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London "Telegraph." June 7, 1997.
Israeli ambitions of 'Mafia boss' By Anton La Guardia in Jerusalem
An alleged boss of the Russian mafia, under arrest in Israel on charges of murder and fraud, is suspected of trying to buy political influence and even seeking to be appointed an Israeli government minister.
Grigory Lerner, a multi-millionaire businessman who took the Hebrew name of Tzi Ben-Ari, has been held for nearly a month. The charges include defrauding Russian banks of more than $75 million, organising the murder of a Russian banker and attempting to murder others, and falsifying his documents to obtain Israeli citizenship.
The Hebrew daily "Yediot Ahronot" reported yesterday that police had tapped phone conversations in which Lerner said he planned to run in the Likud Party's primaries, become an MP at the next elections and be appointed a cabinet minister. Lerner's arrest is bringing to light evidence that members of Russian criminal gangs are trying to obtain political influence. In 1995, police issued a warning that the Russian mafia was trying to infiltrate Israel's political system.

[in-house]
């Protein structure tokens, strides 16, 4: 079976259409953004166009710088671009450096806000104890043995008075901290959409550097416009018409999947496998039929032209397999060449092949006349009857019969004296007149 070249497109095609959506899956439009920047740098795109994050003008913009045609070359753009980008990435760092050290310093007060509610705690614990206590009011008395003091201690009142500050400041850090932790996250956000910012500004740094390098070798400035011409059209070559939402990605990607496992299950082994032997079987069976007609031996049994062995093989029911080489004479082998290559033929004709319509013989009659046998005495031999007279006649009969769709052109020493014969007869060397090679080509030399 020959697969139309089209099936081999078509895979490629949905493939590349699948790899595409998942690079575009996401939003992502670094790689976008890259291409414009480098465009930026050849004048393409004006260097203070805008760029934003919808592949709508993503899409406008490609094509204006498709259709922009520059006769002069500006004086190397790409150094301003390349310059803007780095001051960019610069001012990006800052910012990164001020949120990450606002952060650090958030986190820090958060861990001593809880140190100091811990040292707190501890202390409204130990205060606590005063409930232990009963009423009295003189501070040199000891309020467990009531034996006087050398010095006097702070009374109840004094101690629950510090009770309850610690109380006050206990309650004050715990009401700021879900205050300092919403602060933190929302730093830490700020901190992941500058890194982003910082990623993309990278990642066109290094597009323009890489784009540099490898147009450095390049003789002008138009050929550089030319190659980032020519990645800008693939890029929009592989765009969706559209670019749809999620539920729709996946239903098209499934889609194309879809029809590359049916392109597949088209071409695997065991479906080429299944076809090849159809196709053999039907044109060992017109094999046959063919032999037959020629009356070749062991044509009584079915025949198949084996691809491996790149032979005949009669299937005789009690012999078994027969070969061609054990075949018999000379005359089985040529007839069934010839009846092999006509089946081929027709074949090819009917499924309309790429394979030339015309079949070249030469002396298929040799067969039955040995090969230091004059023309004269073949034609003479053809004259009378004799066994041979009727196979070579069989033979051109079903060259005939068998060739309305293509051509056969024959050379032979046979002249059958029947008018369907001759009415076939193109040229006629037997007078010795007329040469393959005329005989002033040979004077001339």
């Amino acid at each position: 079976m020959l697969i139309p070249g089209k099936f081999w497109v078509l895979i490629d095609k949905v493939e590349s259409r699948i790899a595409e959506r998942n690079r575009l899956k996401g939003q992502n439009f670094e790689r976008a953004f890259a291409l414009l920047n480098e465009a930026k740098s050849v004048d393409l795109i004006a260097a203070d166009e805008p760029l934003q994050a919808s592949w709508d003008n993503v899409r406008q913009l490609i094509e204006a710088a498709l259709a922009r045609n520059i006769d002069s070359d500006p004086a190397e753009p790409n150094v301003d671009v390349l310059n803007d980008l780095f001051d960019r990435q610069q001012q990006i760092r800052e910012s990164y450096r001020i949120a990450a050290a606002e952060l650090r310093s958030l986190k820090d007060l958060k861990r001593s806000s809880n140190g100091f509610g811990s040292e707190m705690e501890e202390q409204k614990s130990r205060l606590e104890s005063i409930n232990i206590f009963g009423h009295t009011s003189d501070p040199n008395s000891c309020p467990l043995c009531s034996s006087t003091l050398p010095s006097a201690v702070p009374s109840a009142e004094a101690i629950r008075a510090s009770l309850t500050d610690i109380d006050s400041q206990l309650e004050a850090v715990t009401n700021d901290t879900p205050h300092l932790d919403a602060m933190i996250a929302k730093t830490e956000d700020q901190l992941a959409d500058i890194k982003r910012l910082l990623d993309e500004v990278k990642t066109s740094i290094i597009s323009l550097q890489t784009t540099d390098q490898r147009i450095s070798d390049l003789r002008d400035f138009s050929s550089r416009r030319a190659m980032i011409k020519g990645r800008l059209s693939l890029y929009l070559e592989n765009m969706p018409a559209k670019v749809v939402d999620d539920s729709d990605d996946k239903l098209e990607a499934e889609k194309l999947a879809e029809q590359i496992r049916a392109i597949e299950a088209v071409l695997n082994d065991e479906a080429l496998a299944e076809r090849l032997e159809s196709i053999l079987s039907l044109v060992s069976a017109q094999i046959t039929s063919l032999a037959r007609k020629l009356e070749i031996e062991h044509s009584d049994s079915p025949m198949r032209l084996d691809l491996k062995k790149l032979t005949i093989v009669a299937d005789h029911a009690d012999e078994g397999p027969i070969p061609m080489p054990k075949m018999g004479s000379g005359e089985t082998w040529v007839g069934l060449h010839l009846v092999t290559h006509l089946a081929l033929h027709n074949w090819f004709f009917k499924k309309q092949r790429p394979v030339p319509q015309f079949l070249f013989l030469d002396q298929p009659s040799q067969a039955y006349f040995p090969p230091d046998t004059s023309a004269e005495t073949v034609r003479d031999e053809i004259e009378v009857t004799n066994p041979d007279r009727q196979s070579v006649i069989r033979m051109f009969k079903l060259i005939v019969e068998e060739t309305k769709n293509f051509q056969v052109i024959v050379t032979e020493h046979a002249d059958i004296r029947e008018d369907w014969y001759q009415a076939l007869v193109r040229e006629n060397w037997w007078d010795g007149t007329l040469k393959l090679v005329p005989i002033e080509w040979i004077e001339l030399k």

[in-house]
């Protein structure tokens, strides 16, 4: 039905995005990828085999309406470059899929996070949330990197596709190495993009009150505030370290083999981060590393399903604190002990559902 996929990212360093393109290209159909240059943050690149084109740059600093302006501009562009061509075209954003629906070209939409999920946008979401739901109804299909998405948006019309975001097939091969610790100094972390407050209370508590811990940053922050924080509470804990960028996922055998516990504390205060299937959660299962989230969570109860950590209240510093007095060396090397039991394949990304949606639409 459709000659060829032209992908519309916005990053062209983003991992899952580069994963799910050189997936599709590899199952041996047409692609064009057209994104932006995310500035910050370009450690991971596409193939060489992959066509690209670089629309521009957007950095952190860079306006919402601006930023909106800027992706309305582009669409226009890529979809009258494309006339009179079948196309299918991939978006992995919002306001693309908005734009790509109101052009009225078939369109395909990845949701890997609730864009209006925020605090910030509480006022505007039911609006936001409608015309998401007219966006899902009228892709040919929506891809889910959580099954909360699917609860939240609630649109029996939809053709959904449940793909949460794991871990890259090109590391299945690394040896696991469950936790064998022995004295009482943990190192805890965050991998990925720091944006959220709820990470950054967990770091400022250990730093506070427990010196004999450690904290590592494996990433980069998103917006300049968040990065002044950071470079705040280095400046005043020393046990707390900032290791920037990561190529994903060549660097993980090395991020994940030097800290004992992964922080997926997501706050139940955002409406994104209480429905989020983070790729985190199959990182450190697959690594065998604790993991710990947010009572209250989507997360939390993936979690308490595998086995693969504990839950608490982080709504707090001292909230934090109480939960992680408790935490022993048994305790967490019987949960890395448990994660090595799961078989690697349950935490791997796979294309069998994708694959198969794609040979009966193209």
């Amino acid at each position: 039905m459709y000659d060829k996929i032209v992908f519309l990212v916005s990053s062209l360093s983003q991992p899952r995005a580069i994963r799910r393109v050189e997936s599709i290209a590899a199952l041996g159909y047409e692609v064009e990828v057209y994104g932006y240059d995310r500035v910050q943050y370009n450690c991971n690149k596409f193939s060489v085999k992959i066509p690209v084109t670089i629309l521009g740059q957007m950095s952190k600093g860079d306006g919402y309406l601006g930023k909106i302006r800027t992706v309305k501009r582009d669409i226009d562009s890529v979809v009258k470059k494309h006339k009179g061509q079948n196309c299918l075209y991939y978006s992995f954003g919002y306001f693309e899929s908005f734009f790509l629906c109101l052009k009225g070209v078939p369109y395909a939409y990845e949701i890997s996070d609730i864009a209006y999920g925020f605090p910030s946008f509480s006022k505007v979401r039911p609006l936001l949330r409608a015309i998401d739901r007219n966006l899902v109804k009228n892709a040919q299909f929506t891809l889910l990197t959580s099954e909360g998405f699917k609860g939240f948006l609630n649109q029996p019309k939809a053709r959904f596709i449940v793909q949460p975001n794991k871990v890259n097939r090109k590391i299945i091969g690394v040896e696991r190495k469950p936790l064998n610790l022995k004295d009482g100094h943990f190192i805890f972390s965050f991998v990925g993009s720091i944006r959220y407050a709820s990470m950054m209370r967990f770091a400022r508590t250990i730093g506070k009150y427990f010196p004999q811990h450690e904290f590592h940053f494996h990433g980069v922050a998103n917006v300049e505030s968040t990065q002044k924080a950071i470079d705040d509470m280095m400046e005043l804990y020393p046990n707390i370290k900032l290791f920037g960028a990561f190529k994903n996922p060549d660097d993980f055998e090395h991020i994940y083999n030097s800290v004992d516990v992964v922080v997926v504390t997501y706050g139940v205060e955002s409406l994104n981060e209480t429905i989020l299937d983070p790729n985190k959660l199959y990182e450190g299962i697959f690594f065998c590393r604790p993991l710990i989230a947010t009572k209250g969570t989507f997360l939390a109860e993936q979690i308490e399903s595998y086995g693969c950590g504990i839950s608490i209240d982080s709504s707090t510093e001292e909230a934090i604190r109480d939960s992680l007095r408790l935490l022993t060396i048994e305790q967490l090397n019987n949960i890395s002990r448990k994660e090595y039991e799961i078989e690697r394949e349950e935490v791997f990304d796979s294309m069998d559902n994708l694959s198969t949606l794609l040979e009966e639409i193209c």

The police charges against Lerner are the most serious assault so far on Russian organised criminals, who are thought to use Israel as a base for laundering illegal funds. Lerner was known in Russian immigrant circles as a generous benefactor.
Natan Sharansky, the Trade Minister...admitted that he received about $85,000 from Lerner in 1994 for a charity helping Russian immigrants.
Lerner, 46, emigrated to Israel in 1989. Two years later he was arrested in Switzerland at the request of the Russian police and extradited to Moscow, where he was acquitted of charges of fraud. Russian newspapers said he served two years in jail on similar charges in 1982.
When arrested last month, just before boarding a flight for America, Israeli police said Lerner had been carrying more than $50,000 in cash and two satellite telephones. In a series of raids, police seized about $400,000 in cash, an unlicensed rifle with telescopic sight, two forged passports and computer equipment. On Thursday, he was remanded in custody for a further five days.
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